A snap election on April 6 focused on mining, fishing and the environment, saw Greenland’s Inuit Ataqatigiit (Community of the People party) secure 37% of the votes, giving it 12 seats in the 31-seat national assembly (Inatsisartut).
Inuit Ataqatigiit opposes the development of Greenland Minerals’ (US-OTC: GDLNF; ASX: GGG) Kvanefjeld rare earths project, which would produce uranium oxide as a by-product. The Australian company’s major shareholder is Chinese-owned Shenghe Resources.
“We say no to uranium mining,” Mute Bourup Egede, Inuit Ataqatigiit’s leader, said in a statement to Greenland’s public broadcaster, KNR.
“There are two issues that have been important in this election campaign,” Egede said. “People’s living conditions is one. And then there is our health and the environment.”
Taking second spot with 29% of the votes (10 seats) was the Siumut (Forward) party, which has dominated power (and is not opposed to mining) since 1979. Siumut’s leader, Erik Jensen, has said the proposed Kvanefjeld mine would be “hugely important for Greenland’s economy.”
Inuit Ataqatigiit could form a coalition with another party that opposes the project, like Naleraq, an independence party, Reuters reported.
Greenland Minerals has been operating in the self-ruling Danish territory since 2007 and describes its Kvanefjeld project, 10 km from tidewater in southwestern Greenland near the town of Narsaq, as a “large-scale rare earth project with the potential to become the most significant western world producer of rare earths.”
The company states on its website that it is planning a mine, concentrator and refinery at the project. The concentrator would produce a concentrate containing 20-25% rare earth oxide, a zinc concentrate and fluorspar. The refinery circuit would produce high-purity intermediate rare earth products and uranium as a byproduct.
Greenland Minerals, based in Perth, did not immediately reply to an emailed request for comment on the election results. (Australia is 12 hours ahead of Toronto.)
On the day of the election, the company’s non-executive chairman, Anthony Ho, acquired 100,000 common shares of the company on the Australian Stock Exchange valued at A$17,500 (US$13,334.70).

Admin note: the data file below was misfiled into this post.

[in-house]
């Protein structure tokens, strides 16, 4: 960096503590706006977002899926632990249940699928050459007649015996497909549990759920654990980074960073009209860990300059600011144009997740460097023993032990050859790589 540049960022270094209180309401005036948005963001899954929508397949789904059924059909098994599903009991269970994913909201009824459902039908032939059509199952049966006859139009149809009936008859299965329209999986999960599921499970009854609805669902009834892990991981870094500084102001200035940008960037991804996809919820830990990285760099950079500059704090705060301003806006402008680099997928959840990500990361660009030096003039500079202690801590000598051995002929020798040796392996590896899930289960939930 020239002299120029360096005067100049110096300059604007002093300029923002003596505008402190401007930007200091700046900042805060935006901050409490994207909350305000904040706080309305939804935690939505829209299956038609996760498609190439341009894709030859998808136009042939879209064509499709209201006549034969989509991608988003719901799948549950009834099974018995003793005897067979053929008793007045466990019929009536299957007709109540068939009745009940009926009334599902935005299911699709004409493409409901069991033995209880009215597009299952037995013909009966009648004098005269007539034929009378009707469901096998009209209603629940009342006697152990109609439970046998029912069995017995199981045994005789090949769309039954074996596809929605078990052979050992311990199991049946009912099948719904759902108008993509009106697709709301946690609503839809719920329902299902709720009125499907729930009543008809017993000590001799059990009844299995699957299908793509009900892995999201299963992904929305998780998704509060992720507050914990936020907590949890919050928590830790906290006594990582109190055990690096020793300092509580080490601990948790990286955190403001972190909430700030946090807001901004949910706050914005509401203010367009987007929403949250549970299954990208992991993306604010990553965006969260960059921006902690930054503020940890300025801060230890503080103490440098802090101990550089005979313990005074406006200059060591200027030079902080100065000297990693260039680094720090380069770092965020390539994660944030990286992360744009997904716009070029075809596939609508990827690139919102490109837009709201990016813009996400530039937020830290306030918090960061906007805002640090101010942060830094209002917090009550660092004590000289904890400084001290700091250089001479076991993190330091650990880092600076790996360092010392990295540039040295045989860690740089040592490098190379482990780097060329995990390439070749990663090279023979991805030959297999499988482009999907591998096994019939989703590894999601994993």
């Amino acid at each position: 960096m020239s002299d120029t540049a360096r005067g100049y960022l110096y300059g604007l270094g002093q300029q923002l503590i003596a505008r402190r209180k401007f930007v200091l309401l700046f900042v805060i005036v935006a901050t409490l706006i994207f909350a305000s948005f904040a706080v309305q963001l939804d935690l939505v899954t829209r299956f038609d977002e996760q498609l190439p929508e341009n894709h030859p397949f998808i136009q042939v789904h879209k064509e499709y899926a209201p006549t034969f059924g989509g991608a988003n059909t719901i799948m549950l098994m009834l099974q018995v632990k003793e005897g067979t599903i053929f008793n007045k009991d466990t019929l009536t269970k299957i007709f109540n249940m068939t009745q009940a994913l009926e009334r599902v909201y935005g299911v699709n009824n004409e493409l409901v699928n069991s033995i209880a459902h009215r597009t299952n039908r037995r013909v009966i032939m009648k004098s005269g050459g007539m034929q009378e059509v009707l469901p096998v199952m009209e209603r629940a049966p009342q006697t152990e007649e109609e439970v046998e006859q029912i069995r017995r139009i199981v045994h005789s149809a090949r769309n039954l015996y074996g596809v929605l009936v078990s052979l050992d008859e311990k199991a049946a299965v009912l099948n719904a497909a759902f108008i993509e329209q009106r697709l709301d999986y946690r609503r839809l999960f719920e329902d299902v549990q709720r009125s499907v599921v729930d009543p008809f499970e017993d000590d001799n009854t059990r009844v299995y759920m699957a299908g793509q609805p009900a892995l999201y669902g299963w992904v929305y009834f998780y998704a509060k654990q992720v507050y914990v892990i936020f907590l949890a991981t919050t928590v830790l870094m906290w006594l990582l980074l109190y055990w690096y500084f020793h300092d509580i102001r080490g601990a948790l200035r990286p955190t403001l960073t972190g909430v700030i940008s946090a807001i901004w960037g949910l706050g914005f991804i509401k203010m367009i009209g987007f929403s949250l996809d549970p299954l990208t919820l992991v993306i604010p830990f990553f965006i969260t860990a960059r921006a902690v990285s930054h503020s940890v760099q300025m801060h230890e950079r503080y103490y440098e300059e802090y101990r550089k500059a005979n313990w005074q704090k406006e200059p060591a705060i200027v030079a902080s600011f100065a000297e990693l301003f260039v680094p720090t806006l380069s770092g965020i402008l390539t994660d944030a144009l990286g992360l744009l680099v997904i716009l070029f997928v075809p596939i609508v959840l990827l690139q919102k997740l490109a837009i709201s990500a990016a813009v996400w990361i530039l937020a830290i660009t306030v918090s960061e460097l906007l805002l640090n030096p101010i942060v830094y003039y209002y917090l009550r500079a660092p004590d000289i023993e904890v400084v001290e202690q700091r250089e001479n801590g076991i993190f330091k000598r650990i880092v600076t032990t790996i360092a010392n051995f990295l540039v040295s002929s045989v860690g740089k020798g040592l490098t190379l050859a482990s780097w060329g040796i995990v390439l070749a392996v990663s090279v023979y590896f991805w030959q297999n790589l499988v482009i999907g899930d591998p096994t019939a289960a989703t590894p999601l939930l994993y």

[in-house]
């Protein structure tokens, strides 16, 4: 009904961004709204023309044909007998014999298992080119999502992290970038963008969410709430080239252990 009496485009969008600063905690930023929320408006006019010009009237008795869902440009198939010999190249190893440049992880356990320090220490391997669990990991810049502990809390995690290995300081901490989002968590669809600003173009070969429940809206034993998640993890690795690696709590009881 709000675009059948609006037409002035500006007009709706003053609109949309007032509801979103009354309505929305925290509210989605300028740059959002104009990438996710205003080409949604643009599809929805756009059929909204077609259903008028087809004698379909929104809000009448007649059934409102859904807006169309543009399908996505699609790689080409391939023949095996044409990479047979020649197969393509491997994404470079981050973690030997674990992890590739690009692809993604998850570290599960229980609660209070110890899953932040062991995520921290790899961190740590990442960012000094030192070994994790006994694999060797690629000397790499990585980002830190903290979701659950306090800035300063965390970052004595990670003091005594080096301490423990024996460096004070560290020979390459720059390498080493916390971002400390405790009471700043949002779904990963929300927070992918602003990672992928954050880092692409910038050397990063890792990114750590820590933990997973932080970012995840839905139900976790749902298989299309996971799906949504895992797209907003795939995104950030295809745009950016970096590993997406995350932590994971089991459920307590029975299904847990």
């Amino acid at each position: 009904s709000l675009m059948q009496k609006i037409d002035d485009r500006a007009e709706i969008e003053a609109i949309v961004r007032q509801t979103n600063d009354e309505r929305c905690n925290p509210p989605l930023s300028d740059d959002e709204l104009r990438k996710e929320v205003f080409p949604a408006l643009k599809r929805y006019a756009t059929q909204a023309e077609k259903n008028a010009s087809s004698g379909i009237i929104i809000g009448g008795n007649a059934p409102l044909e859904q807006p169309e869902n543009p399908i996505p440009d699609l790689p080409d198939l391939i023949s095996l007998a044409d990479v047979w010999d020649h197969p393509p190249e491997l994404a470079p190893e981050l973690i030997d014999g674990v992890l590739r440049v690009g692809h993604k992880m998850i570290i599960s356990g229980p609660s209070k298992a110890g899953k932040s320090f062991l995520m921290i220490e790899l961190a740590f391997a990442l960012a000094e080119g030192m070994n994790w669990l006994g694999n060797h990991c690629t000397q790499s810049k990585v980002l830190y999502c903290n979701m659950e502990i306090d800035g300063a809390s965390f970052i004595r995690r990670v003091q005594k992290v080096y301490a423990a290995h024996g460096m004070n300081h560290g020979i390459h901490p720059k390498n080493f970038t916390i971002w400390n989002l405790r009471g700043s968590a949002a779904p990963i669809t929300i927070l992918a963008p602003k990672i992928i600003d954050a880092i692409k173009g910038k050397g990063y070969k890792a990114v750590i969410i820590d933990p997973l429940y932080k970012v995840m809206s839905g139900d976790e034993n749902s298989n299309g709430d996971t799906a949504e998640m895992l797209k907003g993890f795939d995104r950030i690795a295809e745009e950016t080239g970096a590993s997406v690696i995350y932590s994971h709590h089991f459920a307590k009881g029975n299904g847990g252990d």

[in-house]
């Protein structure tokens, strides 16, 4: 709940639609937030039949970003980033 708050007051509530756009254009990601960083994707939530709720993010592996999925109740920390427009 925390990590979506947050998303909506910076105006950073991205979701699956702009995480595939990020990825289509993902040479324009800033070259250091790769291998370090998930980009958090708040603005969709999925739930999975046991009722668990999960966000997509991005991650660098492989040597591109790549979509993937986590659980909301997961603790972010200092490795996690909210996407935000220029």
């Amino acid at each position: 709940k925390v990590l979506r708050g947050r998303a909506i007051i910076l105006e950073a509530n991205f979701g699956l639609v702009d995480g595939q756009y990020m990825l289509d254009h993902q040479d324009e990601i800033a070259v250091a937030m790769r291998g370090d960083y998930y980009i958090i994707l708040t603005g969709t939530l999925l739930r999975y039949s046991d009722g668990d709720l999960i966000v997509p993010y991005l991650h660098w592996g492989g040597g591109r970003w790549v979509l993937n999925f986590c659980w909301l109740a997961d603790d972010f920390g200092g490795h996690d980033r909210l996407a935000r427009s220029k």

In mid-December, Greenland’s government approved the start of statutory public consultations for the project’s Environmental Impact Assessment (EIA) and the Social Impact Assessment. The company said in its 2020 Annual Report, published at the end of March, that it expects the public consultation period, which was extended due to the pandemic, will be completed by June 1.
An optimized feasibility study completed in 2019 estimated capital costs of US$505 million, (including a 15% contingency on direct and indirect costs) and a mine life of 37 years.
Based on a JORC-compliant resource estimate in 2015 and at a cut-off grade of 150 parts per million (ppm) U308, Kvanefjeld contains measured resources of 143 million tonnes grading 12,100 ppm total rare earth oxides (TREOs), 303 ppm U308 and 2,370 ppm zinc for 1.7 million tonnes of TREOs, 95.2 million lb. U308 and 0.34 million tonnes of zinc. Indicated resources stand at 308 million tonnes grading 11,100 ppm TREOs; 253 ppm U308 and 2,290 ppm zinc for 3.42 million tonnes of TREOs, 171.9 million lb. uranium, and 0.71 million tonnes of zinc.
Inferred resources add a further 559 million tonnes grading 10,700 ppm TREOs, 264 ppm U308 and 2,463 ppm zinc for 6 million tonnes TREOs, 325.7 million lb. U308 and 1.4 million tonnes of zinc.
Last year the company raised A$34 million (before costs), through a A$30 million placement to international investors and A$4 million through a shareholder purchase plan, according to its 2020 Annual Report. It also stated that this year it “will be in the final stages of the permitting process and working with the Greenland government to ensure the project meets the Greenland community’s expectations. The company will also continue to work with European industrials with a focus on commercial outcomes. Final engineering design and work programs will also commence with the aim to bring the Kvanefjeld project into production expeditiously.”
China’s Shenghe first invested in Greenland Minerals in 2016. According to a corporate presentation Greenland Minerals gave at the Prospectors & Developers Association of Canada last year, Shenghe owned 125 million shares of the company.
Shenghe specializes in mining, smelting and separation, and processing of rare earths and guides Greenland Minerals on rare earth processing technology.